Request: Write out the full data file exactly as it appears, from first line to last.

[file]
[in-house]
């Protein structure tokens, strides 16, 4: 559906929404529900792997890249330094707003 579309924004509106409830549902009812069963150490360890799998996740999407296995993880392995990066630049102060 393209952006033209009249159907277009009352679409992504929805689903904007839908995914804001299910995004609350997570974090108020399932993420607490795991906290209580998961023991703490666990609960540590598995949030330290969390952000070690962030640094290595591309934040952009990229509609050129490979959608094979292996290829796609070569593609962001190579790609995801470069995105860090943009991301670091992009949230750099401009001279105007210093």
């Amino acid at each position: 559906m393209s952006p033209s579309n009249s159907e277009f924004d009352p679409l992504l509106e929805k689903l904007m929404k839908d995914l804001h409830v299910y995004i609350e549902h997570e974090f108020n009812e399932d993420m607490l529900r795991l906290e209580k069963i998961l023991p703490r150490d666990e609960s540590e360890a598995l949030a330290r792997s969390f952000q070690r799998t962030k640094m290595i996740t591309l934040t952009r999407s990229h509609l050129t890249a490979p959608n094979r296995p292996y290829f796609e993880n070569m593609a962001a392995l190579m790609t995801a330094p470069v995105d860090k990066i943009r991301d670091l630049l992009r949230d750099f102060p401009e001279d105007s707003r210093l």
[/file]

[in-house]
């Protein structure tokens, strides 16, 4: 559906929404529900792997890249330094707003 579309924004509106409830549902009812069963150490360890799998996740999407296995993880392995990066630049102060 393209952006033209009249159907277009009352679409992504929805689903904007839908995914804001299910995004609350997570974090108020399932993420607490795991906290209580998961023991703490666990609960540590598995949030330290969390952000070690962030640094290595591309934040952009990229509609050129490979959608094979292996290829796609070569593609962001190579790609995801470069995105860090943009991301670091992009949230750099401009001279105007210093």
């Amino acid at each position: 559906m393209s952006p033209s579309n009249s159907e277009f924004d009352p679409l992504l509106e929805k689903l904007m929404k839908d995914l804001h409830v299910y995004i609350e549902h997570e974090f108020n009812e399932d993420m607490l529900r795991l906290e209580k069963i998961l023991p703490r150490d666990e609960s540590e360890a598995l949030a330290r792997s969390f952000q070690r799998t962030k640094m290595i996740t591309l934040t952009r999407s990229h509609l050129t890249a490979p959608n094979r296995p292996y290829f796609e993880n070569m593609a962001a392995l190579m790609t995801a330094p470069v995105d860090k990066i943009r991301d670091l630049l992009r949230d750099f102060p401009e001279d105007s707003r210093l």